The Internet was key to them – even in those early days. When they ran out of money, as they did several times, they put messages on their website seeking small donations from fans, and they got those and kept the project running. It was a real example of a community built around the record breaking attempt, of people who wanted to see this thing succeed, but also were just reveling in the sheer attempt.
I well remember logging on to read that they had succeeded – they had got the car to go supersonic on land and broken the land speed record. To break the record you have to do two passes along a measured track, once in each direction, and there are various other structures. Essentially the record is a speed that is sustained for some time. ThrustSSC first went supersonic on a day that it couldn’t do two passes, but it claimed the record two days later, officially timed at 760 mph or over 1200 kph.
Q: Who drives these things?
A: ThrustSSC’s driver is a fighter pilot called Andy Green.
This isn’t the end of the story, though. The record still stands, but Richard Noble wants to take it further again. He’s planning a new record breaking car to be called Bloodhound SSC, with a rocket engine and a jet engine. They are targeting 1,000 mph for this car. Remember, the existing record is around 730mph. That’s a huge jump.
There are some pretty serious technical problems with this of course. One is about finding somewhere big enough to do it. Even with the car accelerating and decelerating at 2 to 3 g they need 10-15 kilometres of clear flat surface. The team is scouting round the world at the moment looking for somewhere.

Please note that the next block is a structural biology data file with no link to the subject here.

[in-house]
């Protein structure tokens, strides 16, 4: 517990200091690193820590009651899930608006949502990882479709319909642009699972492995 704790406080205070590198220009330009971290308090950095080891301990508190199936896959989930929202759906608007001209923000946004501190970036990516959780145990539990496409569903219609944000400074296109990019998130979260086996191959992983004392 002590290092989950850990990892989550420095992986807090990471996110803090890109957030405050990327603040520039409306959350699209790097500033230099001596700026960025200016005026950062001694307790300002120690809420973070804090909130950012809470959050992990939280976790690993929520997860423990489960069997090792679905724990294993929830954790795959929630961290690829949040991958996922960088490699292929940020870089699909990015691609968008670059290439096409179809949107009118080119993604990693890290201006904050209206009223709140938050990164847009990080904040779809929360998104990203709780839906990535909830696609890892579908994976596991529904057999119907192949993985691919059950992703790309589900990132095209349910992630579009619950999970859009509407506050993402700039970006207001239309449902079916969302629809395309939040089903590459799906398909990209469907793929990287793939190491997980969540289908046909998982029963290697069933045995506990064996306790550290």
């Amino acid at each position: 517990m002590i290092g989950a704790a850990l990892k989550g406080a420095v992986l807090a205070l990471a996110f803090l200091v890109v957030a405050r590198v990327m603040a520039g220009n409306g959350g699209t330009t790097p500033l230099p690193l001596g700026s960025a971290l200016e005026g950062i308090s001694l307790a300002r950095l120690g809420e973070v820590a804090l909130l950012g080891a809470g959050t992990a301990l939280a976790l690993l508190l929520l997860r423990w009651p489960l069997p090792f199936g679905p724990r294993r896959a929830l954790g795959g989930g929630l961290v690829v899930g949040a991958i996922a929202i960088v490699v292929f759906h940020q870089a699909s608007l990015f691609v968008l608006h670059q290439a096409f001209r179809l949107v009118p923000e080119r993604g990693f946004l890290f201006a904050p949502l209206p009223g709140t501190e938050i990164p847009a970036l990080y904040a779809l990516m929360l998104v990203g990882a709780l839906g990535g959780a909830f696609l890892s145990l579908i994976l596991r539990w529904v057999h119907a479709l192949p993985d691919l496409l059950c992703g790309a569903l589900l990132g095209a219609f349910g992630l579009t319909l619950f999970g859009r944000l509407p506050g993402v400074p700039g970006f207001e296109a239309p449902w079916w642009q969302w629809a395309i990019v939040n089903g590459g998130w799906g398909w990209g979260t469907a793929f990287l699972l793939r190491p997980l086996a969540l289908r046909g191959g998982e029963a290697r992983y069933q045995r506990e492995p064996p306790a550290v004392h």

Then there is the issue with going supersonic. The point about going supersonic is that the air doesn’t just get out your way like it does at lower speeds – you have to manually shove every molecule of air because now sound wave of your passing has reached it yet. That leads to some very tricky aerodynamics which aren’t well understood.
And then there’s just building wheels which hold together under the strain – the edges of the wheels will be trying to fly apart at 50,000g.
Q: Who is supporting this?
It’s being given a lot of support by Paul Drayson, a British Minister who’s also a racing driver himself. He’s at pains to point out that there’s no public money going into the thing, it will all be private sponsorship.
Drayson justifies this by saying it will rekindle interest in the engineering challenges and energise a new generation of Britons to take up science and engineering. They are using the world “adventure” about the whole thing. But I think the last work should go to Richard Noble, the man who has driven a record breaker and made the supersonic car. He tells a story of walking through one of the corridors of Parliament in the UK, and getting stopped by one of the Parliamentary Police, who told him how much he admired Noble for the record breaking and how it had made his son change his degree from something advertising related to engineering. That’s what Drayson and Noble both want to achieve.
Wikipedia on the Land Speed Record.